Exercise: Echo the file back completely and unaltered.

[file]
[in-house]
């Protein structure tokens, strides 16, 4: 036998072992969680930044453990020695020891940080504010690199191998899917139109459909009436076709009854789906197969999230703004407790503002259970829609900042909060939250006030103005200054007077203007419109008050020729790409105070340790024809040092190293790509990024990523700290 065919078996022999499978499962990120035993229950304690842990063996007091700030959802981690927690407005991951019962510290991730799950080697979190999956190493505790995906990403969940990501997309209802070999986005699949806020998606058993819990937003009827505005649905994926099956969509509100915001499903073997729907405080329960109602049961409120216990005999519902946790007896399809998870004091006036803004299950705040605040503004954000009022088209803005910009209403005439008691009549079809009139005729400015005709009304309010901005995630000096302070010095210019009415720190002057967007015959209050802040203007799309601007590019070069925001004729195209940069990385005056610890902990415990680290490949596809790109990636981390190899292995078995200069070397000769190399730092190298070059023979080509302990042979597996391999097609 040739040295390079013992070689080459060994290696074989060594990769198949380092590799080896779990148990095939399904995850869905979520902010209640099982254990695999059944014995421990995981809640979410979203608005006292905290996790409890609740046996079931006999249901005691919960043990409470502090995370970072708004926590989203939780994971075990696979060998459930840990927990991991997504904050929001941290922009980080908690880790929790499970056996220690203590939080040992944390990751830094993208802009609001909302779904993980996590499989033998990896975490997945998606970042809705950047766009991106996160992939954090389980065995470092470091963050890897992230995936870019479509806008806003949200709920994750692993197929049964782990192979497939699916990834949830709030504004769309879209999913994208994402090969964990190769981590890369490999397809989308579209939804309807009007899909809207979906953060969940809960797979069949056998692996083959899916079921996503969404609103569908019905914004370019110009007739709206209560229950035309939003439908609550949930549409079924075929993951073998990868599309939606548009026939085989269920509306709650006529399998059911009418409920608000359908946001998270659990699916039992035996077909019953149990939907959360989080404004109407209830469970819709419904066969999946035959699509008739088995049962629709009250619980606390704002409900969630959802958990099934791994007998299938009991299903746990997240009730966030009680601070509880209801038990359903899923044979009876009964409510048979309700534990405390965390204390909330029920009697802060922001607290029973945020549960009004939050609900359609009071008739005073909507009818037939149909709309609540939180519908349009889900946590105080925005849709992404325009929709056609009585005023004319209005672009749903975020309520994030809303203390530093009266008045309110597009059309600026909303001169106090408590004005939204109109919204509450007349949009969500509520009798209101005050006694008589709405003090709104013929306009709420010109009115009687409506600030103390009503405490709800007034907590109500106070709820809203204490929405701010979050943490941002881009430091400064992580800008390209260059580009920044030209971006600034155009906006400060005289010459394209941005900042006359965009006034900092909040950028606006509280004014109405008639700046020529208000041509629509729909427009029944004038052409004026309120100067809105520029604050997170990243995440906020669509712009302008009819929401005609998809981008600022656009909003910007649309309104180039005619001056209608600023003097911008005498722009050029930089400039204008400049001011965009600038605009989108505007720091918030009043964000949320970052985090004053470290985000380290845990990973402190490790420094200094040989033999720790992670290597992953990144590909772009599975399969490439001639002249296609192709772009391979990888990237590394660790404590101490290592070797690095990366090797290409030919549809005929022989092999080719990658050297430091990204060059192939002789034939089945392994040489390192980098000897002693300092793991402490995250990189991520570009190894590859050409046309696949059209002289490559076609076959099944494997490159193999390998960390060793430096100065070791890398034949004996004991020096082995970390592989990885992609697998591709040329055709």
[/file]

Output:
[in-house]
């Protein structure tokens, strides 16, 4: 036998072992969680930044453990020695020891940080504010690199191998899917139109459909009436076709009854789906197969999230703004407790503002259970829609900042909060939250006030103005200054007077203007419109008050020729790409105070340790024809040092190293790509990024990523700290 065919078996022999499978499962990120035993229950304690842990063996007091700030959802981690927690407005991951019962510290991730799950080697979190999956190493505790995906990403969940990501997309209802070999986005699949806020998606058993819990937003009827505005649905994926099956969509509100915001499903073997729907405080329960109602049961409120216990005999519902946790007896399809998870004091006036803004299950705040605040503004954000009022088209803005910009209403005439008691009549079809009139005729400015005709009304309010901005995630000096302070010095210019009415720190002057967007015959209050802040203007799309601007590019070069925001004729195209940069990385005056610890902990415990680290490949596809790109990636981390190899292995078995200069070397000769190399730092190298070059023979080509302990042979597996391999097609 040739040295390079013992070689080459060994290696074989060594990769198949380092590799080896779990148990095939399904995850869905979520902010209640099982254990695999059944014995421990995981809640979410979203608005006292905290996790409890609740046996079931006999249901005691919960043990409470502090995370970072708004926590989203939780994971075990696979060998459930840990927990991991997504904050929001941290922009980080908690880790929790499970056996220690203590939080040992944390990751830094993208802009609001909302779904993980996590499989033998990896975490997945998606970042809705950047766009991106996160992939954090389980065995470092470091963050890897992230995936870019479509806008806003949200709920994750692993197929049964782990192979497939699916990834949830709030504004769309879209999913994208994402090969964990190769981590890369490999397809989308579209939804309807009007899909809207979906953060969940809960797979069949056998692996083959899916079921996503969404609103569908019905914004370019110009007739709206209560229950035309939003439908609550949930549409079924075929993951073998990868599309939606548009026939085989269920509306709650006529399998059911009418409920608000359908946001998270659990699916039992035996077909019953149990939907959360989080404004109407209830469970819709419904066969999946035959699509008739088995049962629709009250619980606390704002409900969630959802958990099934791994007998299938009991299903746990997240009730966030009680601070509880209801038990359903899923044979009876009964409510048979309700534990405390965390204390909330029920009697802060922001607290029973945020549960009004939050609900359609009071008739005073909507009818037939149909709309609540939180519908349009889900946590105080925005849709992404325009929709056609009585005023004319209005672009749903975020309520994030809303203390530093009266008045309110597009059309600026909303001169106090408590004005939204109109919204509450007349949009969500509520009798209101005050006694008589709405003090709104013929306009709420010109009115009687409506600030103390009503405490709800007034907590109500106070709820809203204490929405701010979050943490941002881009430091400064992580800008390209260059580009920044030209971006600034155009906006400060005289010459394209941005900042006359965009006034900092909040950028606006509280004014109405008639700046020529208000041509629509729909427009029944004038052409004026309120100067809105520029604050997170990243995440906020669509712009302008009819929401005609998809981008600022656009909003910007649309309104180039005619001056209608600023003097911008005498722009050029930089400039204008400049001011965009600038605009989108505007720091918030009043964000949320970052985090004053470290985000380290845990990973402190490790420094200094040989033999720790992670290597992953990144590909772009599975399969490439001639002249296609192709772009391979990888990237590394660790404590101490290592070797690095990366090797290409030919549809005929022989092999080719990658050297430091990204060059192939002789034939089945392994040489390192980098000897002693300092793991402490995250990189991520570009190894590859050409046309696949059209002289490559076609076959099944494997490159193999390998960390060793430096100065070791890398034949004996004991020096082995970390592989990885992609697998591709040329055709």